Asia Business Channel

Vietnam’s State bank lowers foreign ownership ratio for payment intermediaries

As of November, the State Bank of Viet Nam had licensed 30 payment intermediary service providers.


The State Bank of Viet Nam (SBV) plans to lower the foreign ownership rate in the payment intermediary service sector to 49% per cent instead of leaving it unrestricted to avoid manipulation by foreign investors in the field.

According to the SBV's Payment Department, the new regulation would help avoid manipulation by foreign investors, ensuring security and safety for banking and financial activities. At the same time, it will also create conditions that will allow domestic enterprises to have more investment opportunities in the sector.

Across the Southeast Asia region, most countries have limits on the amount that foreign companies can own. In both China and Indonesia the ratio of foreign ownership can’t exceed 20%, while in Malaysia the ratio is 30%

According to the SBV, as of November, Vietnam has 30+ payment intermediary service providers that have been licensed by the SBV. These include: Airpay, MoMo, Moca, Payoo, SenPay, Zalopay, VNPay, ViettelPay and Wepay, among others.

Currently, 90% of 1Pay's capital is owned by Thailand’s True Money; Japan’s NTT Data Group has bought 64% of Payoo; South Korean investors Global Payment Service and UTC Investment Co Ltd hold 65% in VNPT EPAY; and foreign funds Warburg Pincus, Goldman Sachs and Standard Chartered Private Equity hold about% in MoMo.

Nguyen Hoa Binh, Chairman of Vietnamese e-commerce start-up NextTech Group, which runs several payment intermediary companies in Vietnam, said it was time for a restriction on foreign ownership in the sector. In recent years, flourishing cashless payment services had paved the way for a sudden flood of foreign capital flowing into the market and many foreign investors had already grasped the major shares of domestic payment intermediary companies, he said.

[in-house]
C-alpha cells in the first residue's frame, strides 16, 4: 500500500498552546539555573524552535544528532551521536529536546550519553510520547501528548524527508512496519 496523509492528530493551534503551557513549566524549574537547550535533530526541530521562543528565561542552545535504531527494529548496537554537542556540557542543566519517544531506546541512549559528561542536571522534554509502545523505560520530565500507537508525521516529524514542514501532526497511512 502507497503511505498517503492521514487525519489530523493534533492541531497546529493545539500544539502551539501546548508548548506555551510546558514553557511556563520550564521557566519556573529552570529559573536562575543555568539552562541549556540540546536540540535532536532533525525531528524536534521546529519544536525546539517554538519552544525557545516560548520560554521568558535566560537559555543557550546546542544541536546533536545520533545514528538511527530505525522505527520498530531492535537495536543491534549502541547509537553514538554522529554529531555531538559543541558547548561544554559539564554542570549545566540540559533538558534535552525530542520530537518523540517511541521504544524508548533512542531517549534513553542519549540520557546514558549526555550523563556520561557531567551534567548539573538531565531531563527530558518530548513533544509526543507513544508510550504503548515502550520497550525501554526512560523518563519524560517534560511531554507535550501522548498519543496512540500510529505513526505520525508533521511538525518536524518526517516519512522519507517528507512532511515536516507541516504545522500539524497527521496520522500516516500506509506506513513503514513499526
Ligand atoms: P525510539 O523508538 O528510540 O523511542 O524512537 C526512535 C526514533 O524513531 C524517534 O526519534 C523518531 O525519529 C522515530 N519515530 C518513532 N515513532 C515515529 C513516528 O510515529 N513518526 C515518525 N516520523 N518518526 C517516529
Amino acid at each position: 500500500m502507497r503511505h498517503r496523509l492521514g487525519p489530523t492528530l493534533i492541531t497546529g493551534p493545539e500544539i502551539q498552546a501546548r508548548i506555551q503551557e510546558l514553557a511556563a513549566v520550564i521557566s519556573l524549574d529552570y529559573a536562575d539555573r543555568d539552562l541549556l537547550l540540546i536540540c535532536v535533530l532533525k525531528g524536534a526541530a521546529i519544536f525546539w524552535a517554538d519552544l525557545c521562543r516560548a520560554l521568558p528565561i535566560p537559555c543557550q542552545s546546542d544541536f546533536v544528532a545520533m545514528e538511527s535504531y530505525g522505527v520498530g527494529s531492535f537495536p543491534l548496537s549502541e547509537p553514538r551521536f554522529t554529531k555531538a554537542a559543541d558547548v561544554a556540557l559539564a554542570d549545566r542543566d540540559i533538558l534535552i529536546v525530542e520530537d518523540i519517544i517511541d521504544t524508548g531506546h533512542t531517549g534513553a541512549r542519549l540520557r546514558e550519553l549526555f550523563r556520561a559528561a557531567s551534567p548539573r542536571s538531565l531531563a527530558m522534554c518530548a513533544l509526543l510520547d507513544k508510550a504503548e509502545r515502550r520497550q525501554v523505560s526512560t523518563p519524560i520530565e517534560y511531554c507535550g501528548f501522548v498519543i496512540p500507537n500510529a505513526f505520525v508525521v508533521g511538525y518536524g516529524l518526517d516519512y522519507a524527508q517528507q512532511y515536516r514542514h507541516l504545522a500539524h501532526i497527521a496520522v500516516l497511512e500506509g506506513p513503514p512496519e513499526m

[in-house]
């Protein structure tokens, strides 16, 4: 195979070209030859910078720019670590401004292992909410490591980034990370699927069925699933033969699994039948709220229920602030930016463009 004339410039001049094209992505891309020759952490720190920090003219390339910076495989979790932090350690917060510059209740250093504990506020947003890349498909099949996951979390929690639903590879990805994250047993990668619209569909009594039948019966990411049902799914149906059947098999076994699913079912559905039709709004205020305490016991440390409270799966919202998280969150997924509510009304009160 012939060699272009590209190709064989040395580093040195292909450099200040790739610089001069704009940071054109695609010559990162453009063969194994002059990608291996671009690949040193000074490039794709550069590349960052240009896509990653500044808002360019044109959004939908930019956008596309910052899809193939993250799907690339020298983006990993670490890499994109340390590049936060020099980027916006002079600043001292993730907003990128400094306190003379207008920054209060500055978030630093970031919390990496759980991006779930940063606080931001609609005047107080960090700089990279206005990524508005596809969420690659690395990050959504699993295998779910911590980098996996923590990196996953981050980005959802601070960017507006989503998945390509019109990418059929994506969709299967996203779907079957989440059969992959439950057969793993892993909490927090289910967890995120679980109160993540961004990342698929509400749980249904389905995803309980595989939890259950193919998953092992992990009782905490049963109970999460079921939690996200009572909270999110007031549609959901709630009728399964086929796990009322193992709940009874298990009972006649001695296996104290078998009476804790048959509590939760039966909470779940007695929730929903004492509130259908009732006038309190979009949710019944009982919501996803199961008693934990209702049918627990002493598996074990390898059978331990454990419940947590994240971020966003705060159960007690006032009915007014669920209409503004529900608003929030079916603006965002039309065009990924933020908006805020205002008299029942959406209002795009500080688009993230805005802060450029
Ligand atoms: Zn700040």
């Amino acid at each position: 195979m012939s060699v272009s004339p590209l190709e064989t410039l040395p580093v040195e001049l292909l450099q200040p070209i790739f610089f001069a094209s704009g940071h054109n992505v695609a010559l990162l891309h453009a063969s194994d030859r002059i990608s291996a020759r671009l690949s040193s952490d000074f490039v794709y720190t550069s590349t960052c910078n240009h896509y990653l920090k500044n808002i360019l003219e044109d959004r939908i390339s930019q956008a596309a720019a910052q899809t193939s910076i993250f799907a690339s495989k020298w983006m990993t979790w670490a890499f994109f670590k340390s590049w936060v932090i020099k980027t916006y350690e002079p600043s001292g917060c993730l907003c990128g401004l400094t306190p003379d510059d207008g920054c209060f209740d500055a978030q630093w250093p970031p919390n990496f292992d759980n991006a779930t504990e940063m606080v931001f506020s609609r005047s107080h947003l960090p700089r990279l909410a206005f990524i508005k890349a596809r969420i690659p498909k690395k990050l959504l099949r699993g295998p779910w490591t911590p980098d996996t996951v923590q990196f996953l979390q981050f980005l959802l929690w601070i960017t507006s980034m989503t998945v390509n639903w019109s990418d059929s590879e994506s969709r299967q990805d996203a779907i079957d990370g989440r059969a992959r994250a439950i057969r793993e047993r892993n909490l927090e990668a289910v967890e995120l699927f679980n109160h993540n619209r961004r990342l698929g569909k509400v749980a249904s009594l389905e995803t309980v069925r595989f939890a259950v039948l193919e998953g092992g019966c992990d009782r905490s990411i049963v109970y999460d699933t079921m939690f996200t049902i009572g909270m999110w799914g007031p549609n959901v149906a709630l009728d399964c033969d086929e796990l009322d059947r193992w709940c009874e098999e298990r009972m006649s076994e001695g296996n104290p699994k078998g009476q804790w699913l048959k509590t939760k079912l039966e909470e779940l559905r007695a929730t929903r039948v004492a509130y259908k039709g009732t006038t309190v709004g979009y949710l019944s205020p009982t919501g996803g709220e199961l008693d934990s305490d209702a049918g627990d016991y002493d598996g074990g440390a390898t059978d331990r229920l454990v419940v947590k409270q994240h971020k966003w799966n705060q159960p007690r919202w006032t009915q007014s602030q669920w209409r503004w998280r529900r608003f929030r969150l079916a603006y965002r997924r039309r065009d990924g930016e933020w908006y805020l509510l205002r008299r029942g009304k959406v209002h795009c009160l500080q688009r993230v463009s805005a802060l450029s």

Nguyen Thuy Duong, Deputy Director at consulting firm Ernst & Young Vietnam, said that in many countries, during the early stages of development, payment intermediary companies were allowed to freely raise capital. But now the market had grown to a certain size, market regulators would need to tighten control over the operation of businesses to ensure the security and safety of the country’s payment system.

Nguyen said that the development of technology had made it easier than ever to transfer money through payment intermediary channels, including cross-border money transfers. She also notes, along with other experts, that if it was not strictly controlled, there would be the risk of tax evasion, money laundering and illegal cross-border money transfers.

The SBV said in its statement that the management of cross-border electronic payment transactions in Vietnam has faced many difficulties due to the fact that most transactions were conducted via international payment gateways and handled by international card-issuing organisations.

While direct investment may be limited, financial experts said that foreign investors could indirectly expand their ownership in Vietnam’s payment intermediary companies by pouring capital into local investment funds and that the SBV should monitor this “indirect investment” and re-evaluate its policies and regulations on a yearly basis.




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